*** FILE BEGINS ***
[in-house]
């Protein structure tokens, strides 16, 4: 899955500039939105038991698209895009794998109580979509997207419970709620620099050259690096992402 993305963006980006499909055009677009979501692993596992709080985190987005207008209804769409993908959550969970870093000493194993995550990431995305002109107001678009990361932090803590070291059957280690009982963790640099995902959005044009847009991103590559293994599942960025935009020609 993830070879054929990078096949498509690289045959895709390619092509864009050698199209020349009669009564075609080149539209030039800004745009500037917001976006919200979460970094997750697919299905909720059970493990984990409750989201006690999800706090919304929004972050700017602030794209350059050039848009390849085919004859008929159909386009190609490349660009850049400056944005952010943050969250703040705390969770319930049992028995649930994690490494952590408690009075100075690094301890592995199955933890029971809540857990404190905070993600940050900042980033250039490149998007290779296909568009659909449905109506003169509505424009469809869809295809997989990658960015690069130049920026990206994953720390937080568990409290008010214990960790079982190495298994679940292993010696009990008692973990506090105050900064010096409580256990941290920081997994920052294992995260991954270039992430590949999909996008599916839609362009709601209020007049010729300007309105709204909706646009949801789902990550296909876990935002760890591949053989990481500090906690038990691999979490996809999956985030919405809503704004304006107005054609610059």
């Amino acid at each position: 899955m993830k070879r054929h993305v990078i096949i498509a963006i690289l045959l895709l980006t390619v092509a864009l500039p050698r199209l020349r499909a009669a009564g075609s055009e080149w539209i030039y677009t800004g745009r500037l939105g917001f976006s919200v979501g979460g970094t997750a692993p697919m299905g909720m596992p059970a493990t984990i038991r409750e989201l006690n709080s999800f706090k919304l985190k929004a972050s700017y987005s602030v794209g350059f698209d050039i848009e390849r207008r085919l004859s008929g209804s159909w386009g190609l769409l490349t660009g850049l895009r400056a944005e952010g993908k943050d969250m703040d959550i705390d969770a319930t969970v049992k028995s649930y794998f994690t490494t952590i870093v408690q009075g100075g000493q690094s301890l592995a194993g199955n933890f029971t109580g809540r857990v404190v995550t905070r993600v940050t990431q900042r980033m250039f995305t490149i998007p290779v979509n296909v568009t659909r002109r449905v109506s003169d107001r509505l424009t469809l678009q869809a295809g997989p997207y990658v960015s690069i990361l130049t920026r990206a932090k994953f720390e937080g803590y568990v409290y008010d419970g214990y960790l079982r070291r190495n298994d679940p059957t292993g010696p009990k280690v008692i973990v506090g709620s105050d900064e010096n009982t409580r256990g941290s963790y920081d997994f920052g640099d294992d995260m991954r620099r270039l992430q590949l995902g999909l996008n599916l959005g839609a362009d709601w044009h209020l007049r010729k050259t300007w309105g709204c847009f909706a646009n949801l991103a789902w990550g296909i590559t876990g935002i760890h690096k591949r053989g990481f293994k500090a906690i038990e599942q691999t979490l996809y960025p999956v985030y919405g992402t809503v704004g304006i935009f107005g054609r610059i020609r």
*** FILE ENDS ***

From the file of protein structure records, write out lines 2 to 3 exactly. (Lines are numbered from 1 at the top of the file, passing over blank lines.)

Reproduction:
């Protein structure tokens, strides 16, 4: 899955500039939105038991698209895009794998109580979509997207419970709620620099050259690096992402 993305963006980006499909055009677009979501692993596992709080985190987005207008209804769409993908959550969970870093000493194993995550990431995305002109107001678009990361932090803590070291059957280690009982963790640099995902959005044009847009991103590559293994599942960025935009020609 993830070879054929990078096949498509690289045959895709390619092509864009050698199209020349009669009564075609080149539209030039800004745009500037917001976006919200979460970094997750697919299905909720059970493990984990409750989201006690999800706090919304929004972050700017602030794209350059050039848009390849085919004859008929159909386009190609490349660009850049400056944005952010943050969250703040705390969770319930049992028995649930994690490494952590408690009075100075690094301890592995199955933890029971809540857990404190905070993600940050900042980033250039490149998007290779296909568009659909449905109506003169509505424009469809869809295809997989990658960015690069130049920026990206994953720390937080568990409290008010214990960790079982190495298994679940292993010696009990008692973990506090105050900064010096409580256990941290920081997994920052294992995260991954270039992430590949999909996008599916839609362009709601209020007049010729300007309105709204909706646009949801789902990550296909876990935002760890591949053989990481500090906690038990691999979490996809999956985030919405809503704004304006107005054609610059």
């Amino acid at each position: 899955m993830k070879r054929h993305v990078i096949i498509a963006i690289l045959l895709l980006t390619v092509a864009l500039p050698r199209l020349r499909a009669a009564g075609s055009e080149w539209i030039y677009t800004g745009r500037l939105g917001f976006s919200v979501g979460g970094t997750a692993p697919m299905g909720m596992p059970a493990t984990i038991r409750e989201l006690n709080s999800f706090k919304l985190k929004a972050s700017y987005s602030v794209g350059f698209d050039i848009e390849r207008r085919l004859s008929g209804s159909w386009g190609l769409l490349t660009g850049l895009r400056a944005e952010g993908k943050d969250m703040d959550i705390d969770a319930t969970v049992k028995s649930y794998f994690t490494t952590i870093v408690q009075g100075g000493q690094s301890l592995a194993g199955n933890f029971t109580g809540r857990v404190v995550t905070r993600v940050t990431q900042r980033m250039f995305t490149i998007p290779v979509n296909v568009t659909r002109r449905v109506s003169d107001r509505l424009t469809l678009q869809a295809g997989p997207y990658v960015s690069i990361l130049t920026r990206a932090k994953f720390e937080g803590y568990v409290y008010d419970g214990y960790l079982r070291r190495n298994d679940p059957t292993g010696p009990k280690v008692i973990v506090g709620s105050d900064e010096n009982t409580r256990g941290s963790y920081d997994f920052g640099d294992d995260m991954r620099r270039l992430q590949l995902g999909l996008n599916l959005g839609a362009d709601w044009h209020l007049r010729k050259t300007w309105g709204c847009f909706a646009n949801l991103a789902w990550g296909i590559t876990g935002i760890h690096k591949r053989g990481f293994k500090a906690i038990e599942q691999t979490l996809y960025p999956v985030y919405g992402t809503v704004g304006i935009f107005g054609r610059i020609r």